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Many homes built or roofed in the 1940’s and 1950’s have asbestos roof shingles. Asbestos shingles are identified by their non-granulated surface and light to medium gray color. Most are rectangular in shape though some are diamond-shaped.
In an undisturbed state, asbestos is not recognized as being dangerous. However, when it is disturbed, the fibers become “friable” (airborne) and can result in health problems if they’re inhaled. Most asbestos roofing becomes very brittle with age and, if attempts are made to remove and dispose of it, many fibers become airborne. Additionally, there are substantial costs associated with asbestos removal and potential health risks associated with landfill disposal of old asbestos shingles.
ANALYSISIf the asbestos shingles can be left in place and disturbed as little as possible, the health risk will be minimized. The EPA recognizes this fact and would generally prefer to see asbestos shingles repaired or covered rather than torn off and disposed. Additional information can be obtained from the following website: http://www.ehso.com/ehshome/asbestoshomeshingles.htm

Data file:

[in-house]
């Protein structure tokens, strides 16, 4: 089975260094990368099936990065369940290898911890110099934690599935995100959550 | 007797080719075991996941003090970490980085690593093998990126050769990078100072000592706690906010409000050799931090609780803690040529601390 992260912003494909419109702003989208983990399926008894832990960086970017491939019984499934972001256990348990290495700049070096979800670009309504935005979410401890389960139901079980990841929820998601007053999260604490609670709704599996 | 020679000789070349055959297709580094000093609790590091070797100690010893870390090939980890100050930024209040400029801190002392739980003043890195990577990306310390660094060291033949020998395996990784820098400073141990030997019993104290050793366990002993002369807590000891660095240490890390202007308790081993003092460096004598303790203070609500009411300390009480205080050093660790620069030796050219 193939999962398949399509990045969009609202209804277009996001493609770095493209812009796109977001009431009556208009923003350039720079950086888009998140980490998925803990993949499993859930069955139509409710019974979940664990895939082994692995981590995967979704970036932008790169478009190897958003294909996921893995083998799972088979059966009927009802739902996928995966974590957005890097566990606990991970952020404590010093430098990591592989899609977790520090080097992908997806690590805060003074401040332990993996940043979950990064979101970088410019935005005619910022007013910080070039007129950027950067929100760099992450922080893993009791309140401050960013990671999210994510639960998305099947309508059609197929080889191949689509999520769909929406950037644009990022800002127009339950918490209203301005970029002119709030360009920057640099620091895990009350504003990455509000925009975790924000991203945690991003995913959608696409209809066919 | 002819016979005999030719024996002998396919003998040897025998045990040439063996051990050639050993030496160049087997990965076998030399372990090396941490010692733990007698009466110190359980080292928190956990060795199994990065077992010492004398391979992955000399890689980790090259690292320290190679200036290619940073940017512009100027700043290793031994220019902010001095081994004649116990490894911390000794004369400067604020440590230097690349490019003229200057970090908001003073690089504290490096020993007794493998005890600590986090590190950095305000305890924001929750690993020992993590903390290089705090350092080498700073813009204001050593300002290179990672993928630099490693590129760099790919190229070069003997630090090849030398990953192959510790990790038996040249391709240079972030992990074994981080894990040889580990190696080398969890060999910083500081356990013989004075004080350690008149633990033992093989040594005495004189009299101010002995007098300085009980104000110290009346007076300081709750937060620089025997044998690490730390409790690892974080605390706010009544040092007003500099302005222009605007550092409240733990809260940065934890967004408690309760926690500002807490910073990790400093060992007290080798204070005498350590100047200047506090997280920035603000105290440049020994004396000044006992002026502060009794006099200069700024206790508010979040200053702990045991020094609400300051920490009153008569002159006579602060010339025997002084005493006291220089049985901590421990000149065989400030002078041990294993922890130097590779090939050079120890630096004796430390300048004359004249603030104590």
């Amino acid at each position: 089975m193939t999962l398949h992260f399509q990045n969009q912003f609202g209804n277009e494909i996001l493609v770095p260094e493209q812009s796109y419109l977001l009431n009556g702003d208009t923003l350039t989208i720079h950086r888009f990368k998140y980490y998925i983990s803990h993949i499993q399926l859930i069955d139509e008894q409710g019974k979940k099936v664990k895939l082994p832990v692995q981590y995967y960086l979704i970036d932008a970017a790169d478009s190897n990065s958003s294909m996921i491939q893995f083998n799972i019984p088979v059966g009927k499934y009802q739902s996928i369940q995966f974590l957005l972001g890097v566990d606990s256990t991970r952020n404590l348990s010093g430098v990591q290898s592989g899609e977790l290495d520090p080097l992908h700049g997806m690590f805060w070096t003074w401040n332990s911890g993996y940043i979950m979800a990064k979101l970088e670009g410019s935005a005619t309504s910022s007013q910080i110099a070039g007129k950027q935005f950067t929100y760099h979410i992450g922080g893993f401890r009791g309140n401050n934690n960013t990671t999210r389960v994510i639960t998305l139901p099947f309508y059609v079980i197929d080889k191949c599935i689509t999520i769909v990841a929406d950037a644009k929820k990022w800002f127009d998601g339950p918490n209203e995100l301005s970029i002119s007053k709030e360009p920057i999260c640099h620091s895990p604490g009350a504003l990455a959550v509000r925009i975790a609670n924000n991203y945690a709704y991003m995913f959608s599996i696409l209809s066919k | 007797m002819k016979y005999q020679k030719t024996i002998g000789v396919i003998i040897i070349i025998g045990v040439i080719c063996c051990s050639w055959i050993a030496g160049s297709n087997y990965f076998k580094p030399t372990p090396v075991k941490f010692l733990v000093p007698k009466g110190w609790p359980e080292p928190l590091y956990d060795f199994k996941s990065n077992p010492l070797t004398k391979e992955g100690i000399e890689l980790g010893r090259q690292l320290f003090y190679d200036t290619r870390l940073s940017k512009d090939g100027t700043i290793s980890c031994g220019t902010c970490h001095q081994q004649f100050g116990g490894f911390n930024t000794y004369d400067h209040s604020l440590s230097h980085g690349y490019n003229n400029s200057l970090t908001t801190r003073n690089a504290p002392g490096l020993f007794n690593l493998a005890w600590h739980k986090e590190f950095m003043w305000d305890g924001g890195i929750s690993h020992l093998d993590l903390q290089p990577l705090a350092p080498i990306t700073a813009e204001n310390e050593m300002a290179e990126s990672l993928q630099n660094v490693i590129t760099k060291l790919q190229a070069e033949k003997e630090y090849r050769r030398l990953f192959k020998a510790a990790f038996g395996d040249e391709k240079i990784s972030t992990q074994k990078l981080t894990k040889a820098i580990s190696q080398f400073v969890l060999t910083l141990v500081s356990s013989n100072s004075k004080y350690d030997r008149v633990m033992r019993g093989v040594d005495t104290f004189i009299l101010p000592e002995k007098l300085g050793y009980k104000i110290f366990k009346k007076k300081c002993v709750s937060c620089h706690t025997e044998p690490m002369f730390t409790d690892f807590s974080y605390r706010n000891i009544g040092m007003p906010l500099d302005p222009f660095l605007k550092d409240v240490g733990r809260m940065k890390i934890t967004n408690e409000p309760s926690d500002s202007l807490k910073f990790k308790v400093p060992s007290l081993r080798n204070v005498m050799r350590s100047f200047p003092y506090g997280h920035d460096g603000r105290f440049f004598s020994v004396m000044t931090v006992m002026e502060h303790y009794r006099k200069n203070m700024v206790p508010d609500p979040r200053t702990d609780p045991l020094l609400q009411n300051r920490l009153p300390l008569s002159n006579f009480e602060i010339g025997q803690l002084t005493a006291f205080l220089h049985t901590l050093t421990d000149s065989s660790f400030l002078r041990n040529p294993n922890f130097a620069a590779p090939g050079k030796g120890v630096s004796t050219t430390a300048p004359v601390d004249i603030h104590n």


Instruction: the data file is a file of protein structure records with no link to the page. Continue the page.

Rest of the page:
Due to their low weight and formation, many metal roof materials are ideal for installation over asbestos shingles. In some cases, though, overhanging shingles will need to be cut back and disposed of unless flashings can be designed and securely attached which allow for the old shingles. Before proceeding with installation over asbestos shingles, try some test nail drives and see how badly they crack. If the asbestos cracks badly, try using self-drilling, self-tapping stainless steel screws instead. Installation of the metal roof should not be done unless secure attachment is ensured. Suitable underlayment should always be installed over the asbestos. This will help prevent the asbestos fibers from becoming airborne. Disruption of the asbestos can be minimized by installing the underlayment at the same time as the roofing. Keeping the asbestos slightly moist, if it can be done safely, will also help ensure the fibers do not become airborne.
Classic Products, Inc.